Lions' culture suits new safety DeShon Elliott, who's eager to stay healthy and produce
Allen Park — When Detroit Lions coach Dan Campbell delivered his now-famous description of the team identity he wanted to cultivate, which included the vivid description of biting off opponents' kneecaps, it was met with snickering and cynicism on the national stage.
Campbell later explained he didn't care about the wider reaction. That off-the-cuff segment of his introductory press conference was from the heart and targeted to his players and fan base. Yet, in hindsight, it has unintentionally become a marketing campaign.
Campbell's intensity and passion, combined with the visual confirmation of the roster's week-in-and-week-out effort, has increased the appeal of Detroit as a destination for some free agents, including recently signed safety DeShon Elliott.
"We played Detroit last year and it was a slobberknocker," Elliott said, referencing a hotly contested game between the Lions and Ravens that ended on an NFL record 66-yard, game-winning field goal. "They played so hard and I could just tell from that game how much they loved their coaches by the way they played. You can always tell from teams by the way they played. They really bought in and loved the experiences they had in the building."
The fit between Elliott and the Lions is a two-way street. After spending his first four seasons in Baltimore, he likes that he gets to continue his career in a city he feels matches his playing style.
His outside perceptions of Detroit were confirmed by former Lions safety Quandre Diggs, who went to the same college and has served as a mentor for Elliott.
"Gritty, and hard-nosed and hard-working people," Elliott said. "That reminds me a lot of Baltimore, so that was another reason why I came here. I wanted to go somewhere I feel like matched my game. Coach said bite kneecaps off you? You know what I'm saying? Like that kinda matches with the way how I play."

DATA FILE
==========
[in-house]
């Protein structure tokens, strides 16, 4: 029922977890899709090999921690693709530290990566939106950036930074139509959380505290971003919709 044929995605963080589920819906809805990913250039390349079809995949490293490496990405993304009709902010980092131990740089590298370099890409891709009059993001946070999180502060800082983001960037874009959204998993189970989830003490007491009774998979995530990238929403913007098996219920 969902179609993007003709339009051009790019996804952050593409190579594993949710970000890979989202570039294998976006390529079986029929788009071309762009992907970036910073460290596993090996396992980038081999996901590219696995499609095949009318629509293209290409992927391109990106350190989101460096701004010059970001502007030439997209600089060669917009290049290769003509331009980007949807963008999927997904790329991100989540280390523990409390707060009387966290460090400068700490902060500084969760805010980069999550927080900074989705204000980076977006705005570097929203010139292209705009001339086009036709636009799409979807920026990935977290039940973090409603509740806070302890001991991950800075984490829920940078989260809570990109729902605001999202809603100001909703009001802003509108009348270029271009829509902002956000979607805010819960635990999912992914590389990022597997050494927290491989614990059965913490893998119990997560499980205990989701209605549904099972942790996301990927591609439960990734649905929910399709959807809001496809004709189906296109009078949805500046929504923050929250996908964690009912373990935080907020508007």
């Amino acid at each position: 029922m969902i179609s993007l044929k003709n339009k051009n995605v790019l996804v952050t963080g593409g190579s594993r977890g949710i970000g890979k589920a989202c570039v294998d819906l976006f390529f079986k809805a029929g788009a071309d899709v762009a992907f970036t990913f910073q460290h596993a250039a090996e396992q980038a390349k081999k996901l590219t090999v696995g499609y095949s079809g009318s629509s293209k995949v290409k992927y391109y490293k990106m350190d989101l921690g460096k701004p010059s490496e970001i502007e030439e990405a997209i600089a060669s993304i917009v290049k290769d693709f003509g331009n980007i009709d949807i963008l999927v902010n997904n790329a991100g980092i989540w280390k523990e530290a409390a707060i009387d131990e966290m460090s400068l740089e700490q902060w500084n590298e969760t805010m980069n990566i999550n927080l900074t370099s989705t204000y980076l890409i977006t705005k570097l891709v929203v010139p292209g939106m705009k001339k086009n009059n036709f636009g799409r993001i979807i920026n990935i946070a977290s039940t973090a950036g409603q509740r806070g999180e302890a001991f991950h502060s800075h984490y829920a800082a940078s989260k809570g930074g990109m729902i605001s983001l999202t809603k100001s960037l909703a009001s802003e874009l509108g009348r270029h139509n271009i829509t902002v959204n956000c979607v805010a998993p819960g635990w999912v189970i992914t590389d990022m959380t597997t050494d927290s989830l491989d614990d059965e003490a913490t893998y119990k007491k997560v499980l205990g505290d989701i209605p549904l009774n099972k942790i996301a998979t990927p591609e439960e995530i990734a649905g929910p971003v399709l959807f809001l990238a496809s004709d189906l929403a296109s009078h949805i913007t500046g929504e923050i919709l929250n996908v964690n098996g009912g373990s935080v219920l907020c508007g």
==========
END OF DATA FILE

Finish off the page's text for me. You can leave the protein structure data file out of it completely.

The Lions, in turn, add another player who feels he has something to prove. That's been something the team has consistently targeted under Campbell and general manager Brad Holmes.
For Elliott, he's had a chip on his shoulder since entering the league. A unanimous All-American at Texas in 2017, he fell all the way to the sixth round of the draft after forgoing his senior season.
When he's been on the field, he looks every bit a player who was undervalued. But being consistently available has been a troubling issue. He missed the entirety of his rookie season with a broken forearm, much of his second year with a knee injury and 11 games in 2021 with a torn pectoral muscle.
His lone healthy season, 2020, he started 16 games and showcased a well-rounded skill set that should have him in the mix to start for the Lions this year, assuming he can put the durability concerns behind him.
"I'm aggressive," Elliott said. "I'm going to put it all on the line. Of course, I've done it before, but I've got to figure out a way to stay healthy. I think just my style of play and when I am healthy, I make plays. I'm a playmaker when I'm healthy. I think that, and being able to bring how smart I am, I can bring that to the table, as well. Regardless, at the end of the day, I'm trying to make this team win. That's it. That's all I care about."